Margaret: I think that they can seek out a church that does not reject them. There are plenty of places of worship that don't discriminate against gays and lesbians. I think it’s really important for those people to know that you don't have to leave the faith or become an atheist just because your church is discriminating against you. I also don't think it's very healthy to stay in that church... why be in a community that doesn't accept you wholeheartedly? And, I think there are so many different kinds of churches that would accept who are gay. To me, it's a ludicrous idea anyway that churches are against gays. It doesn't make any sense to me, so I think that there's a lot of places where you can take your spirituality, and take your relationship with God, and make sure that you don't feel victimized.
Jess: Comedy albums tend to go for funny lyrics set to generic tunes. I was really impressed how the songs are actually quite catchy and fully produced. If the lyrics weren't comedic your song with Tegan & Sara would fit right in on So Jealous or The Con. Same with Fiona Apple, Ani DiFranco, etc. How’d you talk all these amazing performers into collaborating for a comedy album?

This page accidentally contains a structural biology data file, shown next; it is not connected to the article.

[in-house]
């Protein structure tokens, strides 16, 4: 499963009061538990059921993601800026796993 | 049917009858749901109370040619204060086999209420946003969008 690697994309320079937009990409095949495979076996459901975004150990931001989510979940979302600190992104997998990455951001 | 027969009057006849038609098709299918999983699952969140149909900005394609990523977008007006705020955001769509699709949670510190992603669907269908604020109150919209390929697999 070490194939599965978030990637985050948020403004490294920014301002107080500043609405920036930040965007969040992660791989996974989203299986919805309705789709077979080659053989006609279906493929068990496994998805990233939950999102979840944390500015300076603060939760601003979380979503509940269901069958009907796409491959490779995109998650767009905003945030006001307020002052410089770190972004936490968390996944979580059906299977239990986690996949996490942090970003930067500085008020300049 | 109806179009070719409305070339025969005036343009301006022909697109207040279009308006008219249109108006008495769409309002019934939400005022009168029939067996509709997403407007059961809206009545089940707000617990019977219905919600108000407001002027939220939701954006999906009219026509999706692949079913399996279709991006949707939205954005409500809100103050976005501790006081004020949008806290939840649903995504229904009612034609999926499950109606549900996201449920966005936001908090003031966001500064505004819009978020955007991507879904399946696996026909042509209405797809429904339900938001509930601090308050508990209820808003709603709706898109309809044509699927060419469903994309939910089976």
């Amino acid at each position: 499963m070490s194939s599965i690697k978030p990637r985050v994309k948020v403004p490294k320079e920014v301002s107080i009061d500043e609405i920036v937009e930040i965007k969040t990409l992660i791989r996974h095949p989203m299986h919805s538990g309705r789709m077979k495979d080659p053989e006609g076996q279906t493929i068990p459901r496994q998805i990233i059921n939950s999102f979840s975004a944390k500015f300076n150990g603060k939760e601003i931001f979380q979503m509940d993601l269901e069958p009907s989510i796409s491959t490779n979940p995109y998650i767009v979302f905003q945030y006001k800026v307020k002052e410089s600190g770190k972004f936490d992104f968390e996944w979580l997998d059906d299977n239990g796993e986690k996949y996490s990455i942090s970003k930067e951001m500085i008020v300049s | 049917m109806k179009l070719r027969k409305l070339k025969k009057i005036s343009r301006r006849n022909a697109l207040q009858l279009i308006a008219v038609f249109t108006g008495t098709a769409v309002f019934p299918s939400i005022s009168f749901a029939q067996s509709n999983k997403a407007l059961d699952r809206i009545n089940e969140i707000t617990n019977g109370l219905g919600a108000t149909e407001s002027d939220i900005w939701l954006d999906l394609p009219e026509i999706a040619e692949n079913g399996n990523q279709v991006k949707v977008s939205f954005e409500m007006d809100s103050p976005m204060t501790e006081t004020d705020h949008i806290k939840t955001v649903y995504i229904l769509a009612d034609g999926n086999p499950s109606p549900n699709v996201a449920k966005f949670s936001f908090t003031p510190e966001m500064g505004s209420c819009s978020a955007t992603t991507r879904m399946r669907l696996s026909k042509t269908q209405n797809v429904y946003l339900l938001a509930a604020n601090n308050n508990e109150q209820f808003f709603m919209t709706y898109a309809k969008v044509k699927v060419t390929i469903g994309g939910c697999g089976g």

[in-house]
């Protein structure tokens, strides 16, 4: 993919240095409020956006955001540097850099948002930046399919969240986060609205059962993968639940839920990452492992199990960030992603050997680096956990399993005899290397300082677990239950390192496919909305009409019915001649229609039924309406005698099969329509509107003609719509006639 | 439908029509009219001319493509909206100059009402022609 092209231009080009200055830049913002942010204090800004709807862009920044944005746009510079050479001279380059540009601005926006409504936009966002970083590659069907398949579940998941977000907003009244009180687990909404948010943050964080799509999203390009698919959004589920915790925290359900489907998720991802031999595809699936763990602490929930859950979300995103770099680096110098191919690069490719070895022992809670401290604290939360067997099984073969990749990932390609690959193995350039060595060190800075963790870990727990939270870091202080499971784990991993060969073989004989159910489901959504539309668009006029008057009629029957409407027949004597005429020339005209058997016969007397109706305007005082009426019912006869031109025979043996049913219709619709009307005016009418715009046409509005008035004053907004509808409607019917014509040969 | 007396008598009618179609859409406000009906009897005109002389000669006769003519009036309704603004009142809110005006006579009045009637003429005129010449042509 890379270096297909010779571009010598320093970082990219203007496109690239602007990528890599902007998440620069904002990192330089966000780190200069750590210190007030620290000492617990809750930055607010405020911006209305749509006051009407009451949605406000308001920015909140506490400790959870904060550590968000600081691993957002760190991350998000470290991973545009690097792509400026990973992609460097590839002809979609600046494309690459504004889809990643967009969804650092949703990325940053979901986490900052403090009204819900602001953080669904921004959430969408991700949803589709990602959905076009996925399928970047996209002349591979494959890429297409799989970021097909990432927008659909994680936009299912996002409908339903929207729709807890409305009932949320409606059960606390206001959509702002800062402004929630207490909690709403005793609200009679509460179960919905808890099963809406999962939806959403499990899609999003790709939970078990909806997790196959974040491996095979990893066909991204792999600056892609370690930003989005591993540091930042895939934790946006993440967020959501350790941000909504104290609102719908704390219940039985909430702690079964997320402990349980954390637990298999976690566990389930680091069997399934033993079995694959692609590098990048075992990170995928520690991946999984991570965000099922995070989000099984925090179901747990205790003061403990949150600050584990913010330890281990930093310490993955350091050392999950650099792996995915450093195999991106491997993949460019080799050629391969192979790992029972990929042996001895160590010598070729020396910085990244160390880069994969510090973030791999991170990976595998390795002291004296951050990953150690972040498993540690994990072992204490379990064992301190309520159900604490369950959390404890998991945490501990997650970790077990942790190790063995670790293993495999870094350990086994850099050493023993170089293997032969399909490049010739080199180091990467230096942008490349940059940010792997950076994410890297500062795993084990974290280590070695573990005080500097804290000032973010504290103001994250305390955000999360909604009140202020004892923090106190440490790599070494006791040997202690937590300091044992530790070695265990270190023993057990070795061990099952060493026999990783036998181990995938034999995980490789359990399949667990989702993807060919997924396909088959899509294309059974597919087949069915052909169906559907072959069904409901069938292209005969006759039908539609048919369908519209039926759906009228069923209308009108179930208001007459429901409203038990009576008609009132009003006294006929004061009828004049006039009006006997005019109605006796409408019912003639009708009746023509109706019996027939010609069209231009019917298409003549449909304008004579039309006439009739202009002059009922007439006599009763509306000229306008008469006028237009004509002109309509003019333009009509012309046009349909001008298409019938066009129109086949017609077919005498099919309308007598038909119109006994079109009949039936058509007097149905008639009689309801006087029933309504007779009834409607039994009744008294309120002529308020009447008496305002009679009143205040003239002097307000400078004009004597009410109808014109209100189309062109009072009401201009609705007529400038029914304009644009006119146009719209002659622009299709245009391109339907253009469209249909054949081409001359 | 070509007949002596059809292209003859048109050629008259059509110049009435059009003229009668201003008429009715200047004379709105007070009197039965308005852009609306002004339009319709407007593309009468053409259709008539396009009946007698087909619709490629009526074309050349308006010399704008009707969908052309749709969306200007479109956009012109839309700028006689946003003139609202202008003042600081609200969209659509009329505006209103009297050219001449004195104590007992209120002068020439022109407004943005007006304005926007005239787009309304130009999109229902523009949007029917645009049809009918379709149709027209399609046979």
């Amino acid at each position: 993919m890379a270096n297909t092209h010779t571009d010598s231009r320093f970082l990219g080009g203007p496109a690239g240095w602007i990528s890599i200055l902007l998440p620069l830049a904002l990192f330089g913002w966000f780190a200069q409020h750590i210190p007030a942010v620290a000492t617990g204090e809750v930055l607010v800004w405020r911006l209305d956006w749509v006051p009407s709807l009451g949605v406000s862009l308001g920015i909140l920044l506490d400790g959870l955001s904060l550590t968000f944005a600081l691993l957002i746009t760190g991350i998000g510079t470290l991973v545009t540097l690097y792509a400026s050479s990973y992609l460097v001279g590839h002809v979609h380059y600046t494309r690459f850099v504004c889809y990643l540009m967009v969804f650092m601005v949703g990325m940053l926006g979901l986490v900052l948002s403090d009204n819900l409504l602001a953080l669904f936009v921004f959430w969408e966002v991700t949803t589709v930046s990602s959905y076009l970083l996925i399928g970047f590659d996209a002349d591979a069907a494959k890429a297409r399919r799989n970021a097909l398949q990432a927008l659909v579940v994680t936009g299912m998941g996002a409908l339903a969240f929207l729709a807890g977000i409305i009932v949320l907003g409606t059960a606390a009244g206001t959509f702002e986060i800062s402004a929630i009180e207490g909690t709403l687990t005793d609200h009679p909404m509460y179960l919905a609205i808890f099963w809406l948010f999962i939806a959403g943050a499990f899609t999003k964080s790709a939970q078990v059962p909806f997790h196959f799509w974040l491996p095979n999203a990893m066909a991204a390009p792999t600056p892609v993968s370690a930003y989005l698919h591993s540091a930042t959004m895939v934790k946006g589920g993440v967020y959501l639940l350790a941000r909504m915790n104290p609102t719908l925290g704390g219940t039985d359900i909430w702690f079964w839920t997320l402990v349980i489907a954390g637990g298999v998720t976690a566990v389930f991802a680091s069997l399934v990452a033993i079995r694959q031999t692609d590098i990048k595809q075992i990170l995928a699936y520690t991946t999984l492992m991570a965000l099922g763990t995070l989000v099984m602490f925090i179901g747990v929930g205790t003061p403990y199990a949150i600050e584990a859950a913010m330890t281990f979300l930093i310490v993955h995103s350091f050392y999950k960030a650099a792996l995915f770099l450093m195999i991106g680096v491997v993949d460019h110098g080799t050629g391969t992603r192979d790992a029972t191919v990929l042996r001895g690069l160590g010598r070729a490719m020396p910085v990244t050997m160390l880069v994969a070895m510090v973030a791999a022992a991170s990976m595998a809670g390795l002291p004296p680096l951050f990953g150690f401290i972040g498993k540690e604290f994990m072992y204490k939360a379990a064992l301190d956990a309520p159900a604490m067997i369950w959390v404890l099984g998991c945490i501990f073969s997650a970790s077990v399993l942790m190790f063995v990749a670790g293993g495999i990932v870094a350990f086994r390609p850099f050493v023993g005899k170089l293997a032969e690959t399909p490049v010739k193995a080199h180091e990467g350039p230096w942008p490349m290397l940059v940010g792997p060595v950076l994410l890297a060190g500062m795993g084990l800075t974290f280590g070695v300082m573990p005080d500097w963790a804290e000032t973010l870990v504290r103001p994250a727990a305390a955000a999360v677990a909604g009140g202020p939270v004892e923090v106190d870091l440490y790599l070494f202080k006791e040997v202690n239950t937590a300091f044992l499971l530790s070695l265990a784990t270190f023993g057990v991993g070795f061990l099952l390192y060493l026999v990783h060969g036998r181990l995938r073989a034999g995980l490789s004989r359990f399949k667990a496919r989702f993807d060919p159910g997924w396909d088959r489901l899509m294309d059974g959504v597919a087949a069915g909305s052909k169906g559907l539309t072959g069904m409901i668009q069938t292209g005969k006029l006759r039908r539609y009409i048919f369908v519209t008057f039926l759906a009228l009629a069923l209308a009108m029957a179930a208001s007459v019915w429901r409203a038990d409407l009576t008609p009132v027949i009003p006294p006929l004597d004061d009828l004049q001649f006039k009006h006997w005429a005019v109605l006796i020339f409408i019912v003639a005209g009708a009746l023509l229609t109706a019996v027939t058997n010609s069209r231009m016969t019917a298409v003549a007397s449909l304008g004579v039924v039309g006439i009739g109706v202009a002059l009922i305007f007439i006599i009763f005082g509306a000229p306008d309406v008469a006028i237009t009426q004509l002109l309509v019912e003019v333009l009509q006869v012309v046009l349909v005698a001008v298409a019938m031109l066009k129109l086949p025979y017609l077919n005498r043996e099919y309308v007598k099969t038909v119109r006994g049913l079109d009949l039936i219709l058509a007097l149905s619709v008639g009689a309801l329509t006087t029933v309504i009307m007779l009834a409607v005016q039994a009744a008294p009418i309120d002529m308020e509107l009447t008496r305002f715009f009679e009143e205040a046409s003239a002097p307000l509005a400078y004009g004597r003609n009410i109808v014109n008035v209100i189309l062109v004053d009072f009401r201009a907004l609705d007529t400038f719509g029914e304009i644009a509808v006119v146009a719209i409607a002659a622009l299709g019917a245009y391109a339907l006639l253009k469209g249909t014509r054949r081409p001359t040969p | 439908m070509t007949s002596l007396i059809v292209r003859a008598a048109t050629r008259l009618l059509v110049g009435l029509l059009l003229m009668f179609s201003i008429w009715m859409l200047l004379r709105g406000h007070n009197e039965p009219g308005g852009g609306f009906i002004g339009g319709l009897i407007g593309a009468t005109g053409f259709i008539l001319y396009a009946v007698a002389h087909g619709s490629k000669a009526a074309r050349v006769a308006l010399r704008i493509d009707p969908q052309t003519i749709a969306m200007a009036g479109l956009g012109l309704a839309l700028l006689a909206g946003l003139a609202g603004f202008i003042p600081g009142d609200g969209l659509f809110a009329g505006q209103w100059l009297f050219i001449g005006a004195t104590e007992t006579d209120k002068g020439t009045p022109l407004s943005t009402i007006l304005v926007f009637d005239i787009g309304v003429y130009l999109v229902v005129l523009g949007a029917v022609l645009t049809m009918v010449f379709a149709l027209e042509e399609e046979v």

Margaret: Well, I'm a fan of everybody on the record, and I approached everybody in a different way. Some people I had known for many years, and others I met through the process of making a record. So, like with Tegan & Sara, I'd been a big fan of theirs for a long time and we had attended each other's shows, so I definitely wanted to do a song with them when I first started making the album. I wanted to make an album that was funny, but at the same time had a high production value in terms of music, where each song sounded as if this is what happened when I joined that band for a day. Same thing with Fiona Apple and Ani DiFranco - these are the songs that I made with each of these artists who I love and got to join their band. Everybody had a different way of working, but every collaboration was really satisfying and exciting.
Jess: Who were you a superfan of growing up?